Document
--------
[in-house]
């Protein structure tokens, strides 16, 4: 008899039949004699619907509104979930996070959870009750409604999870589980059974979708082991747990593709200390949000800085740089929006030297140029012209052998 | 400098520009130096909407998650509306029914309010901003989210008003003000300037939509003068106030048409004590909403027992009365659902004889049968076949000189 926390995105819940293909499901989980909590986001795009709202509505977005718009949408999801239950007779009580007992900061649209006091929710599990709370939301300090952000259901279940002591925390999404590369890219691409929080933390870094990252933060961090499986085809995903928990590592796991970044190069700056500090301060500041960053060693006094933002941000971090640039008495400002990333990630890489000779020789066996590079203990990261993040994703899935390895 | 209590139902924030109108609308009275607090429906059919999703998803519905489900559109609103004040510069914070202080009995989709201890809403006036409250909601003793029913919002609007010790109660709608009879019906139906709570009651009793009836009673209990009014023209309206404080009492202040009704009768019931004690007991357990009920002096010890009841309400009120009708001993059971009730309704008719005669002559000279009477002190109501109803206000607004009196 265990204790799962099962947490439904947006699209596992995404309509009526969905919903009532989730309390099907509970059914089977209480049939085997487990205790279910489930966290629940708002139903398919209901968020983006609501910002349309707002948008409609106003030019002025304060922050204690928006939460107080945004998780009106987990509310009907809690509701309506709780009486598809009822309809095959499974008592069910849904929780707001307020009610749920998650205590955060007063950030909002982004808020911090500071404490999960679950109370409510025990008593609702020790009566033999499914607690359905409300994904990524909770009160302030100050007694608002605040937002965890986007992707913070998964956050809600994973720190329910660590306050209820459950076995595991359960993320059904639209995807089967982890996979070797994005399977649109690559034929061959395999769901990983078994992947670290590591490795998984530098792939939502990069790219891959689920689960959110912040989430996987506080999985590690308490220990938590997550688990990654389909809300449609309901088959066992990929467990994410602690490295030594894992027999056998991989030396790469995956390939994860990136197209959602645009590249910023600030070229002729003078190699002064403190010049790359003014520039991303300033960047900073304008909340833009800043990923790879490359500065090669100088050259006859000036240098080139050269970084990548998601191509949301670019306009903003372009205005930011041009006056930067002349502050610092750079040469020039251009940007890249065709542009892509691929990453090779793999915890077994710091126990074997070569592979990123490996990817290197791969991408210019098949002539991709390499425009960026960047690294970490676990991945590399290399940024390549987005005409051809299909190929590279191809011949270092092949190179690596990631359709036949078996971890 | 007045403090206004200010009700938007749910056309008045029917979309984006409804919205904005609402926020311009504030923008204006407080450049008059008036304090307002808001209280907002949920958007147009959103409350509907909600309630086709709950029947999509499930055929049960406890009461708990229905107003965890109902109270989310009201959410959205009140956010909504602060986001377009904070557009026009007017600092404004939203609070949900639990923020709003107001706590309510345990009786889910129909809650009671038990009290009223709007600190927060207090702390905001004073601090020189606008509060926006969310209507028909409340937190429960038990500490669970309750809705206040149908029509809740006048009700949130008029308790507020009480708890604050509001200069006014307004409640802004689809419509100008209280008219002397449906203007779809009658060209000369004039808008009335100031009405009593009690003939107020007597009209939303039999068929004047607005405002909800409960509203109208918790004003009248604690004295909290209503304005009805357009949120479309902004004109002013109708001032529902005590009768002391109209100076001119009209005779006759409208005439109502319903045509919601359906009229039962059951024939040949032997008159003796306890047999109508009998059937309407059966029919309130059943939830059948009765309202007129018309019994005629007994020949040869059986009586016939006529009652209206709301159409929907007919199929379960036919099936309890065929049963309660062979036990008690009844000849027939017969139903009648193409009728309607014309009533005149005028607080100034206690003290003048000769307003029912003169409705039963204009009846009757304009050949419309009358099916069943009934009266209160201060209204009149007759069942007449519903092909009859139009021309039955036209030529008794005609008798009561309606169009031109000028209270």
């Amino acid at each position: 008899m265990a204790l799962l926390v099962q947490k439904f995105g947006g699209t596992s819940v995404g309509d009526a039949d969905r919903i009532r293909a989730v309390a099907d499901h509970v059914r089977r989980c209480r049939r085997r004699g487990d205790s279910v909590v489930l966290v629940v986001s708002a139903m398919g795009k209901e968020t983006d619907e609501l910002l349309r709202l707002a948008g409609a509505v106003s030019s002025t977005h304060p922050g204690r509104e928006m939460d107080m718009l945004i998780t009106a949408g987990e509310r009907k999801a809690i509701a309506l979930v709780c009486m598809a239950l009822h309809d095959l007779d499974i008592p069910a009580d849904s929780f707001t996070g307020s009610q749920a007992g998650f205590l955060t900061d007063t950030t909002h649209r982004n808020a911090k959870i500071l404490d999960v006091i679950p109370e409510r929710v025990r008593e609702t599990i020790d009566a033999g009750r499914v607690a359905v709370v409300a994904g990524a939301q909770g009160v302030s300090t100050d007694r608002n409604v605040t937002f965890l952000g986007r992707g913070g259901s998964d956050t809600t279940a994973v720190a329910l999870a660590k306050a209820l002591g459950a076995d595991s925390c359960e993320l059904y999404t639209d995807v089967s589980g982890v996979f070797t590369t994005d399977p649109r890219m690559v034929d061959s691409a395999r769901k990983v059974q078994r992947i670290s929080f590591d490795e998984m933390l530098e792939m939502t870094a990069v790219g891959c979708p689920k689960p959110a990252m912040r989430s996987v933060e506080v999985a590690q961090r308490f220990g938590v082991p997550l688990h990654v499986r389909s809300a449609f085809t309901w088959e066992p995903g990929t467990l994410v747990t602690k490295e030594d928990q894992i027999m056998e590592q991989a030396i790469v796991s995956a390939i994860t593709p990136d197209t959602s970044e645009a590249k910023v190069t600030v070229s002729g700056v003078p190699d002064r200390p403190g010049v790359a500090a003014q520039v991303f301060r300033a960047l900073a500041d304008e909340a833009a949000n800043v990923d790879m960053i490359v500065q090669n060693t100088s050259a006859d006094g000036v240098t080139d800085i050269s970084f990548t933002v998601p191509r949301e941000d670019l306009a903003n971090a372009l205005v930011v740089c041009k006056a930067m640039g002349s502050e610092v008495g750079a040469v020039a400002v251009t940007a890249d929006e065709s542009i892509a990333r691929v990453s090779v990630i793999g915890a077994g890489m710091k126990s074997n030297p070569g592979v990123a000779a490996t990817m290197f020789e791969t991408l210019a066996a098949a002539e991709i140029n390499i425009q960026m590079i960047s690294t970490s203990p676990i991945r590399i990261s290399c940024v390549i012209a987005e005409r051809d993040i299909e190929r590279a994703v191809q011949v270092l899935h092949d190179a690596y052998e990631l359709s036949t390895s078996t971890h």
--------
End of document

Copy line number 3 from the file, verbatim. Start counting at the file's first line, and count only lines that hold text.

């Amino acid at each position: 008899m265990a204790l799962l926390v099962q947490k439904f995105g947006g699209t596992s819940v995404g309509d009526a039949d969905r919903i009532r293909a989730v309390a099907d499901h509970v059914r089977r989980c209480r049939r085997r004699g487990d205790s279910v909590v489930l966290v629940v986001s708002a139903m398919g795009k209901e968020t983006d619907e609501l910002l349309r709202l707002a948008g409609a509505v106003s030019s002025t977005h304060p922050g204690r509104e928006m939460d107080m718009l945004i998780t009106a949408g987990e509310r009907k999801a809690i509701a309506l979930v709780c009486m598809a239950l009822h309809d095959l007779d499974i008592p069910a009580d849904s929780f707001t996070g307020s009610q749920a007992g998650f205590l955060t900061d007063t950030t909002h649209r982004n808020a911090k959870i500071l404490d999960v006091i679950p109370e409510r929710v025990r008593e609702t599990i020790d009566a033999g009750r499914v607690a359905v709370v409300a994904g990524a939301q909770g009160v302030s300090t100050d007694r608002n409604v605040t937002f965890l952000g986007r992707g913070g259901s998964d956050t809600t279940a994973v720190a329910l999870a660590k306050a209820l002591g459950a076995d595991s925390c359960e993320l059904y999404t639209d995807v089967s589980g982890v996979f070797t590369t994005d399977p649109r890219m690559v034929d061959s691409a395999r769901k990983v059974q078994r992947i670290s929080f590591d490795e998984m933390l530098e792939m939502t870094a990069v790219g891959c979708p689920k689960p959110a990252m912040r989430s996987v933060e506080v999985a590690q961090r308490f220990g938590v082991p997550l688990h990654v499986r389909s809300a449609f085809t309901w088959e066992p995903g990929t467990l994410v747990t602690k490295e030594d928990q894992i027999m056998e590592q991989a030396i790469v796991s995956a390939i994860t593709p990136d197209t959602s970044e645009a590249k910023v190069t600030v070229s002729g700056v003078p190699d002064r200390p403190g010049v790359a500090a003014q520039v991303f301060r300033a960047l900073a500041d304008e909340a833009a949000n800043v990923d790879m960053i490359v500065q090669n060693t100088s050259a006859d006094g000036v240098t080139d800085i050269s970084f990548t933002v998601p191509r949301e941000d670019l306009a903003n971090a372009l205005v930011v740089c041009k006056a930067m640039g002349s502050e610092v008495g750079a040469v020039a400002v251009t940007a890249d929006e065709s542009i892509a990333r691929v990453s090779v990630i793999g915890a077994g890489m710091k126990s074997n030297p070569g592979v990123a000779a490996t990817m290197f020789e791969t991408l210019a066996a098949a002539e991709i140029n390499i425009q960026m590079i960047s690294t970490s203990p676990i991945r590399i990261s290399c940024v390549i012209a987005e005409r051809d993040i299909e190929r590279a994703v191809q011949v270092l899935h092949d190179a690596y052998e990631l359709s036949t390895s078996t971890h």